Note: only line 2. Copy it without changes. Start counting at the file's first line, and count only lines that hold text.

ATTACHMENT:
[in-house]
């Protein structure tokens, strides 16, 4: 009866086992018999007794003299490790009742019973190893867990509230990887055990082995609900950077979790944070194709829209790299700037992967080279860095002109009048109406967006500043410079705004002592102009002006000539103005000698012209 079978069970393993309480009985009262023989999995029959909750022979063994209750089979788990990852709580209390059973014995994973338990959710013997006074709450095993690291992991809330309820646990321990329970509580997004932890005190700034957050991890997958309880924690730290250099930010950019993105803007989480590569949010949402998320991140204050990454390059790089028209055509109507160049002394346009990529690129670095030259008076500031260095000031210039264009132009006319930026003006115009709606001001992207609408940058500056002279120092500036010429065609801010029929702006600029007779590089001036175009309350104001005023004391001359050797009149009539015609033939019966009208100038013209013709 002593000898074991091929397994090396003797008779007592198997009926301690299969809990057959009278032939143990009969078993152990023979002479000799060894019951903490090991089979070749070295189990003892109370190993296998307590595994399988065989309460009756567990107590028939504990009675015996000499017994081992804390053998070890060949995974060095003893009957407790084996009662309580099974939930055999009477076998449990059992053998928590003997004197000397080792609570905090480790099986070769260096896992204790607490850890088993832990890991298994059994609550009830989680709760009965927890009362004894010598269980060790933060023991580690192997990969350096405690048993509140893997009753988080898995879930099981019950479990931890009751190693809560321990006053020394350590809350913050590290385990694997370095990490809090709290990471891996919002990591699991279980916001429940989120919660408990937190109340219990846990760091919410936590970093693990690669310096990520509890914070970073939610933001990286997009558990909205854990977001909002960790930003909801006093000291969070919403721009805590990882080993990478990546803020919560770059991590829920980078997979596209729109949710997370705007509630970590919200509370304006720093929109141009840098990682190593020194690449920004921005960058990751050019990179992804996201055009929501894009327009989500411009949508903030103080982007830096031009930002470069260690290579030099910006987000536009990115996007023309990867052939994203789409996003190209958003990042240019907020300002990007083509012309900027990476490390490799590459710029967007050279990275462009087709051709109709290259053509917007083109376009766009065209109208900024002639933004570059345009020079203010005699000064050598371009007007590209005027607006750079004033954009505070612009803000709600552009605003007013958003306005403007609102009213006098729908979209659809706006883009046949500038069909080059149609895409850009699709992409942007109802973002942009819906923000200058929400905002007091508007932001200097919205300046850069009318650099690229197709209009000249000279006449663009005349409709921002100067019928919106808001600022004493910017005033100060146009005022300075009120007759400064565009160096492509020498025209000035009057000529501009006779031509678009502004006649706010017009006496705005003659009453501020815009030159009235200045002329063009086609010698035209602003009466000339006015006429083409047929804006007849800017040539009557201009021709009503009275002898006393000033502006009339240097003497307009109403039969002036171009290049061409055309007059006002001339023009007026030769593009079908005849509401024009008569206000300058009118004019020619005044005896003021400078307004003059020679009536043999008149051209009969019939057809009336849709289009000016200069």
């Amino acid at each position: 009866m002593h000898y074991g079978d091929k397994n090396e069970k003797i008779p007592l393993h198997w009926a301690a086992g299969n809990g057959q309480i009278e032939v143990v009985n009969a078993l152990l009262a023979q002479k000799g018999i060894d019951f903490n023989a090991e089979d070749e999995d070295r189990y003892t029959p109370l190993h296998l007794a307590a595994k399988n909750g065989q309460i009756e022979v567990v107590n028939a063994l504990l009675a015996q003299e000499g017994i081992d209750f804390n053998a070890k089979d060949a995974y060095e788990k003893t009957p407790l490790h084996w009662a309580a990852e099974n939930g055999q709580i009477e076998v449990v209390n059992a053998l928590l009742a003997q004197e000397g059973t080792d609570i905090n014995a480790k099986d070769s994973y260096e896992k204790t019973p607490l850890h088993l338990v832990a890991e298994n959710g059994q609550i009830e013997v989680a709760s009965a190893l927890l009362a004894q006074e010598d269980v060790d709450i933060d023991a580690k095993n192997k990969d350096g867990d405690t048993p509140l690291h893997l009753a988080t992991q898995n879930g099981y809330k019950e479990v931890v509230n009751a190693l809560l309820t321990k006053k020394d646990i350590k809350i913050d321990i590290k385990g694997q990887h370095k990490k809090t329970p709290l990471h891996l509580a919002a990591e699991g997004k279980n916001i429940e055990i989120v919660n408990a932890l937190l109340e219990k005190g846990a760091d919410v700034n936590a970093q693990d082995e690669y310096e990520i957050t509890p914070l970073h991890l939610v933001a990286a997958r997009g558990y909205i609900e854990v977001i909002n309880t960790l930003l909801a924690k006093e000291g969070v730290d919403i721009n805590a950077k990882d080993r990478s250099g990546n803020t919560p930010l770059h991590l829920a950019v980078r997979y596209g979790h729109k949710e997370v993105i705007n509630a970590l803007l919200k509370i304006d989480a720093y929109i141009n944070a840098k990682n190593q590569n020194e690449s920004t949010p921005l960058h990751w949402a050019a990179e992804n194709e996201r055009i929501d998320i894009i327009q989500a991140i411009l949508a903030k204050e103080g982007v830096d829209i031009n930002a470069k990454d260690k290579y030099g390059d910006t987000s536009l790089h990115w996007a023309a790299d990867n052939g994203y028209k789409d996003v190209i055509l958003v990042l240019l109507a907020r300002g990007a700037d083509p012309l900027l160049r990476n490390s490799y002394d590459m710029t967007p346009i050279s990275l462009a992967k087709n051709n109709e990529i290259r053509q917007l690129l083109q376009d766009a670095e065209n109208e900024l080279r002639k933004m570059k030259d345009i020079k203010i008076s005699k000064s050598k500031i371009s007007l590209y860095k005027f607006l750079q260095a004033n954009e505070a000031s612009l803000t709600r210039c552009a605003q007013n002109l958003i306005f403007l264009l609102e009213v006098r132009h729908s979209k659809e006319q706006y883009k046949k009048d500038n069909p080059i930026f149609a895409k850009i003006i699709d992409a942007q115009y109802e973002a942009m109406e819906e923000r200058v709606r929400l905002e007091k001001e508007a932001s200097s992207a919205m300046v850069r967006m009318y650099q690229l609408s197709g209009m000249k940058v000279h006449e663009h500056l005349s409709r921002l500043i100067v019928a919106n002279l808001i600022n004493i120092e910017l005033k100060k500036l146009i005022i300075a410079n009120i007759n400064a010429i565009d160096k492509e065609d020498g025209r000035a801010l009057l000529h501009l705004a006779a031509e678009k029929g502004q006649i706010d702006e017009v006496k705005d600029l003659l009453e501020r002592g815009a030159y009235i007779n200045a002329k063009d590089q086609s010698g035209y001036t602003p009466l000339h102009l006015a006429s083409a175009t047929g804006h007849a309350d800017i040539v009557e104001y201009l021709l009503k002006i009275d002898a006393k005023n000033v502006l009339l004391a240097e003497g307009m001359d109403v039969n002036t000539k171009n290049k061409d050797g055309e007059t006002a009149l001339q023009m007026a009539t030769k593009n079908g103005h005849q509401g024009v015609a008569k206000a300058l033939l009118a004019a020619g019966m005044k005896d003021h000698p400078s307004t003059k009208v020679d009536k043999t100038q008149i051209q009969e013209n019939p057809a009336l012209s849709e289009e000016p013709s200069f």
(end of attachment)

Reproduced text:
């Protein structure tokens, strides 16, 4: 009866086992018999007794003299490790009742019973190893867990509230990887055990082995609900950077979790944070194709829209790299700037992967080279860095002109009048109406967006500043410079705004002592102009002006000539103005000698012209 079978069970393993309480009985009262023989999995029959909750022979063994209750089979788990990852709580209390059973014995994973338990959710013997006074709450095993690291992991809330309820646990321990329970509580997004932890005190700034957050991890997958309880924690730290250099930010950019993105803007989480590569949010949402998320991140204050990454390059790089028209055509109507160049002394346009990529690129670095030259008076500031260095000031210039264009132009006319930026003006115009709606001001992207609408940058500056002279120092500036010429065609801010029929702006600029007779590089001036175009309350104001005023004391001359050797009149009539015609033939019966009208100038013209013709 002593000898074991091929397994090396003797008779007592198997009926301690299969809990057959009278032939143990009969078993152990023979002479000799060894019951903490090991089979070749070295189990003892109370190993296998307590595994399988065989309460009756567990107590028939504990009675015996000499017994081992804390053998070890060949995974060095003893009957407790084996009662309580099974939930055999009477076998449990059992053998928590003997004197000397080792609570905090480790099986070769260096896992204790607490850890088993832990890991298994059994609550009830989680709760009965927890009362004894010598269980060790933060023991580690192997990969350096405690048993509140893997009753988080898995879930099981019950479990931890009751190693809560321990006053020394350590809350913050590290385990694997370095990490809090709290990471891996919002990591699991279980916001429940989120919660408990937190109340219990846990760091919410936590970093693990690669310096990520509890914070970073939610933001990286997009558990909205854990977001909002960790930003909801006093000291969070919403721009805590990882080993990478990546803020919560770059991590829920980078997979596209729109949710997370705007509630970590919200509370304006720093929109141009840098990682190593020194690449920004921005960058990751050019990179992804996201055009929501894009327009989500411009949508903030103080982007830096031009930002470069260690290579030099910006987000536009990115996007023309990867052939994203789409996003190209958003990042240019907020300002990007083509012309900027990476490390490799590459710029967007050279990275462009087709051709109709290259053509917007083109376009766009065209109208900024002639933004570059345009020079203010005699000064050598371009007007590209005027607006750079004033954009505070612009803000709600552009605003007013958003306005403007609102009213006098729908979209659809706006883009046949500038069909080059149609895409850009699709992409942007109802973002942009819906923000200058929400905002007091508007932001200097919205300046850069009318650099690229197709209009000249000279006449663009005349409709921002100067019928919106808001600022004493910017005033100060146009005022300075009120007759400064565009160096492509020498025209000035009057000529501009006779031509678009502004006649706010017009006496705005003659009453501020815009030159009235200045002329063009086609010698035209602003009466000339006015006429083409047929804006007849800017040539009557201009021709009503009275002898006393000033502006009339240097003497307009109403039969002036171009290049061409055309007059006002001339023009007026030769593009079908005849509401024009008569206000300058009118004019020619005044005896003021400078307004003059020679009536043999008149051209009969019939057809009336849709289009000016200069």